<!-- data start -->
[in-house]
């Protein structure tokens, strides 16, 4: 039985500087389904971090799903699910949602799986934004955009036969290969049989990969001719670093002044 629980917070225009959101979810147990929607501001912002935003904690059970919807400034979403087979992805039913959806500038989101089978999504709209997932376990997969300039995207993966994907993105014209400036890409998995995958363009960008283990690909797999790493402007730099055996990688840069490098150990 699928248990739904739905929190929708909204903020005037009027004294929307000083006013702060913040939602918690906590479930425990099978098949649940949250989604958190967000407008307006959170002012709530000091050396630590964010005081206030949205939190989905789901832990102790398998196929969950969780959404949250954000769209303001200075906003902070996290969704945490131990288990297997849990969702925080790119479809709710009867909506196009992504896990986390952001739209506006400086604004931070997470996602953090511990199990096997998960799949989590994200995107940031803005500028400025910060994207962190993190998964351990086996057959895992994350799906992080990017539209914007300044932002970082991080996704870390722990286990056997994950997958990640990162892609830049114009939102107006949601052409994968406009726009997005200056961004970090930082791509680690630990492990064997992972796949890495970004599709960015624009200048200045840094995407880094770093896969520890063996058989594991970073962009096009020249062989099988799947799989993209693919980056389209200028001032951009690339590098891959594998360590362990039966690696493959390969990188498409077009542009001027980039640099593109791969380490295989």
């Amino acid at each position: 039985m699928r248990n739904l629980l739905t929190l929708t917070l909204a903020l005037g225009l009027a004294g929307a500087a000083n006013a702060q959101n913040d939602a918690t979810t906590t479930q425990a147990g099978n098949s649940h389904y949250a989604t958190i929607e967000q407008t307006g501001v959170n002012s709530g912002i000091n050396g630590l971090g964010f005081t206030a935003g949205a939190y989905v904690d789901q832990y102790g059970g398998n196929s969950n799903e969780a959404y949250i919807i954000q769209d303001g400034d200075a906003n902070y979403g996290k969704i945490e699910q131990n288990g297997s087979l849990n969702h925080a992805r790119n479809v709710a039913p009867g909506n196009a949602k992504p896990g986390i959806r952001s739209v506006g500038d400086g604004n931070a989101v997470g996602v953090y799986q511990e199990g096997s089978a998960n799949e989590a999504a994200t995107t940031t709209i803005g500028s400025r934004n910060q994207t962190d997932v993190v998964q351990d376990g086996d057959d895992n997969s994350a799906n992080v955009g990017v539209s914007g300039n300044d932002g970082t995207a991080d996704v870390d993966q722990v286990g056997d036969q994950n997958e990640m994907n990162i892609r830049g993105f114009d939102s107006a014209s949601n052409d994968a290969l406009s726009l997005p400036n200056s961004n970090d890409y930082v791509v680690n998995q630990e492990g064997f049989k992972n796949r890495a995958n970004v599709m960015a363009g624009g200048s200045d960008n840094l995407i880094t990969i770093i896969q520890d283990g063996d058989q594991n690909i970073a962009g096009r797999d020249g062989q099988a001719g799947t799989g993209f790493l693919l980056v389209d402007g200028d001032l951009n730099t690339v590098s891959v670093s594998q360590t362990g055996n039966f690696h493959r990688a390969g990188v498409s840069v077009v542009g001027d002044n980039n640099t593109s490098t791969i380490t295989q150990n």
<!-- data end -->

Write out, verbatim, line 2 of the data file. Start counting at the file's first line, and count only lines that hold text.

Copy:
């Protein structure tokens, strides 16, 4: 039985500087389904971090799903699910949602799986934004955009036969290969049989990969001719670093002044 629980917070225009959101979810147990929607501001912002935003904690059970919807400034979403087979992805039913959806500038989101089978999504709209997932376990997969300039995207993966994907993105014209400036890409998995995958363009960008283990690909797999790493402007730099055996990688840069490098150990 699928248990739904739905929190929708909204903020005037009027004294929307000083006013702060913040939602918690906590479930425990099978098949649940949250989604958190967000407008307006959170002012709530000091050396630590964010005081206030949205939190989905789901832990102790398998196929969950969780959404949250954000769209303001200075906003902070996290969704945490131990288990297997849990969702925080790119479809709710009867909506196009992504896990986390952001739209506006400086604004931070997470996602953090511990199990096997998960799949989590994200995107940031803005500028400025910060994207962190993190998964351990086996057959895992994350799906992080990017539209914007300044932002970082991080996704870390722990286990056997994950997958990640990162892609830049114009939102107006949601052409994968406009726009997005200056961004970090930082791509680690630990492990064997992972796949890495970004599709960015624009200048200045840094995407880094770093896969520890063996058989594991970073962009096009020249062989099988799947799989993209693919980056389209200028001032951009690339590098891959594998360590362990039966690696493959390969990188498409077009542009001027980039640099593109791969380490295989």